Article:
Flag Maker: Khoo Koh Leong

Nested within a sky-blue wooden house in Tampin New Village in Negeri Sembilan, with festive couplets adorning the doors and windows, and a wooden plaque hanging above the entrance, is Koh Leong Handicraft Workshop. Upon entry, most of the hall is taken up by a massive workbench with various tools scattered around. The room on the left holds a rectangular table over ten feet in length, hanging near the wall are all sorts of colorful cloth; the room on the right acts as a sewing room, semi-completed pieces hang aside. Uncle Khoo Koh Leong measures cloth with a wooden ruler, draws an outline with chalk, and then trims the edges. He single-handedly produced elegiac banners, appreciation pennants, and prayer flags for almost half a century.

Elegiac banners, appreciation pennants, and prayer flags all belong to the same branch of craft, however each serves a different purpose. Elegiac banners are hung in memorial halls and hearse carriages, as well as representing hometown guilds or schools to offer condolences to the bereaved family. Appreciation pennants acknowledge individual contribution towards society, commonly featuring yellow text on a red background fringed with tassel. Prayer flags are used for adornment during deity birthdays, an offering from worshippers as gratitude for blessings bestowed, showcasing divine powers, the colors vary with each deity. 

In the 1950’s, elegiac banners were handwritten on white paper, with an elegy dedicated to the deceased person and the name of the sender or association written in black ink, usually burned after the funeral service. Back then, infrastructure in Tampin were not quite developed, Uncle Khoo who was a taxi driver used to help fellow villagers in handling elegiac banner purchases from cities such as Seremban or Melaka. In the long run, Uncle Khoo began to take an interest, therefore he started his side job as a self-taught craft maker.

As living standards improved in the 60’s and 70’s, fabric elegiac banners with common obituary phrases such as “Rest in Eternal Peace” or “In Loving Memory” flourished due to convenience and reusability, as they can be retrieved by the represented association after the funeral service. A casket store owner who was friends with Uncle Khoo once enlisted his help to produce elegiac banners and couplets for memorial hall decoration, thus establishing Uncle Khoo’s reputation as well as opening up opportunities. Uncle Khoo also took on new challenges such as producing appreciation pennants and prayer flags, his highly satisfactory handiwork was sought after by customers near and far, from Tampin to the states of Negri Sembilan, Melaka, Selangor, Pahang, and even overseas from Singapore and Indonesia.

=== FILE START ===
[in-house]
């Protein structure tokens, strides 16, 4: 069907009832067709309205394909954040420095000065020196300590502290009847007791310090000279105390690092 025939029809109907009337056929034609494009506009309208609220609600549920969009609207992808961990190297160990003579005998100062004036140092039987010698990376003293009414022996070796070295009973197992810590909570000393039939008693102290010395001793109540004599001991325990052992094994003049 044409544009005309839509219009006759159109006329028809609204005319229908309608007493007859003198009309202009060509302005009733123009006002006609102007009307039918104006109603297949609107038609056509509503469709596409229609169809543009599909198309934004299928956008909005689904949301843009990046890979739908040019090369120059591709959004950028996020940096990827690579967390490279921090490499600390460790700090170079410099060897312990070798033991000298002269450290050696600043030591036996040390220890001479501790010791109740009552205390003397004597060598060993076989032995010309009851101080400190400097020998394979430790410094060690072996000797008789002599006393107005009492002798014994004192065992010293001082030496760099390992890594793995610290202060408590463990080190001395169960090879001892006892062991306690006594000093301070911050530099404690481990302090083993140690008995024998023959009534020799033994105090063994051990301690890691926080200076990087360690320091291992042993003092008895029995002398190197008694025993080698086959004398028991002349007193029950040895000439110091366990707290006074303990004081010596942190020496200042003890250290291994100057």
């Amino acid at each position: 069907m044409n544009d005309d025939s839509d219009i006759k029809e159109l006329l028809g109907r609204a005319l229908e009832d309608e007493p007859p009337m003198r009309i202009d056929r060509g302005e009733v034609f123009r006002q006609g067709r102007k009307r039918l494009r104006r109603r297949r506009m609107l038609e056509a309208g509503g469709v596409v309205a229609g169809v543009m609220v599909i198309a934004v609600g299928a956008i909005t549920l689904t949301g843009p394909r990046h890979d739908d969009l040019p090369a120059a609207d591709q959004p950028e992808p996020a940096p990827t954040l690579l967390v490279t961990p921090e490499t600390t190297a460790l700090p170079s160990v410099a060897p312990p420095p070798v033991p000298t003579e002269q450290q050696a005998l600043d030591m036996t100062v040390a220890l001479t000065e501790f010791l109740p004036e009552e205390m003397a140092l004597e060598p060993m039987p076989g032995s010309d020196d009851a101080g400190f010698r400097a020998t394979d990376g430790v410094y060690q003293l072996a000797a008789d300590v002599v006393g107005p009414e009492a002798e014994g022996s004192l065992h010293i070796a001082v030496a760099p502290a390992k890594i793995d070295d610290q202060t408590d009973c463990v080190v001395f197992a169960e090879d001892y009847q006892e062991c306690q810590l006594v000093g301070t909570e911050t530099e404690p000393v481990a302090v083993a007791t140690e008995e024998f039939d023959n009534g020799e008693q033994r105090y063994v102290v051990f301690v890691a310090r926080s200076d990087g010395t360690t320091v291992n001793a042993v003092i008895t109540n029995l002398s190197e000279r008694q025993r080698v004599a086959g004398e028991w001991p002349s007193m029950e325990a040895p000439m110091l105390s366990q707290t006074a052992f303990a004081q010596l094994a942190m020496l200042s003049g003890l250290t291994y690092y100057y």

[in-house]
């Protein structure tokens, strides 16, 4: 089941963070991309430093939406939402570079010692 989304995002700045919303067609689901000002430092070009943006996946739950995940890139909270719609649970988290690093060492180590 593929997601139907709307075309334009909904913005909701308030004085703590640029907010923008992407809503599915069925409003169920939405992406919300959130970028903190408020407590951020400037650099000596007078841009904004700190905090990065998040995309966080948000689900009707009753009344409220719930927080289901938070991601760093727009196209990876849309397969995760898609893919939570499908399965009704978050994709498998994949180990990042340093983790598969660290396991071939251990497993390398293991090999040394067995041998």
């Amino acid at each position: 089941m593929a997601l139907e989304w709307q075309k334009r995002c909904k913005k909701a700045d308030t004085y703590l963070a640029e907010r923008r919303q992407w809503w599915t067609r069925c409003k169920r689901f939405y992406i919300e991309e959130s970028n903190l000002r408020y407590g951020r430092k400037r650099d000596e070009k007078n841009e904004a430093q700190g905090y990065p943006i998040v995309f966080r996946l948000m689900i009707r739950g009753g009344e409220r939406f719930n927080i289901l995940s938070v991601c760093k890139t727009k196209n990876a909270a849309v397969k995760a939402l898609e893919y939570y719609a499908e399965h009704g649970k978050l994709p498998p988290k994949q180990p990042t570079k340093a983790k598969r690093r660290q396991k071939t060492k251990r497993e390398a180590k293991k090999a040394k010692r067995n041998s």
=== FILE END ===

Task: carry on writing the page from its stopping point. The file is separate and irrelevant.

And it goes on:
For custom flag orders, the purpose, color, and size must be confirmed as Uncle Khoo needs to source materials and cut according to the approximate outline. Upon agreeing on the appropriate text, he measures their respective sizes and copies the words onto paper. The declining traditional practice of embroidery is not feasible for Uncle Khoo, therefore he imprints the words onto the fabric, cuts and pastes them onto the flag, then waits for the glue to dry before sewing. Due to the complicated structure of Chinese words, the sewing process requires attention to details, hence each flag takes two to three days instead of overnight to complete.

Lately, Uncle Khoo switched from using calligraphy to printed words on flags, yet he persists in handcrafting. Each stitch conveys the close relationship between association members or the fervour of worshippers towards deities, sustaining traditional Chinese culture. At the same time, Uncle Khoo still practises Hundred Fortune calligraphy, as well as writing Chinese New Year couplets to gift to friends and family during festivals.

Recent technological innovations brought about computerized flag designs which can be printed onto fabric, with the option of installing LED lights. As times change, Uncle Khoo enjoys flag-making as a hobby, without worrying about the lack of a successor. In his free time, he shoots short funny clips together with family and friends, gaining almost 30K followers on TikTok. Live in the moment, and keep calm in the face of uncertainty.

Text: Daniel Lim & Pua Hui Wen

有你 UNI Production
Producer : Daniel Lim
Cinematographer : Amelia Lim / Evon Pang / Michael Lerk
Drone : Daniel Lim
Video Editor : Amelia Lim
Copywriter : Pua Hui Wen
Music : 《Summer》


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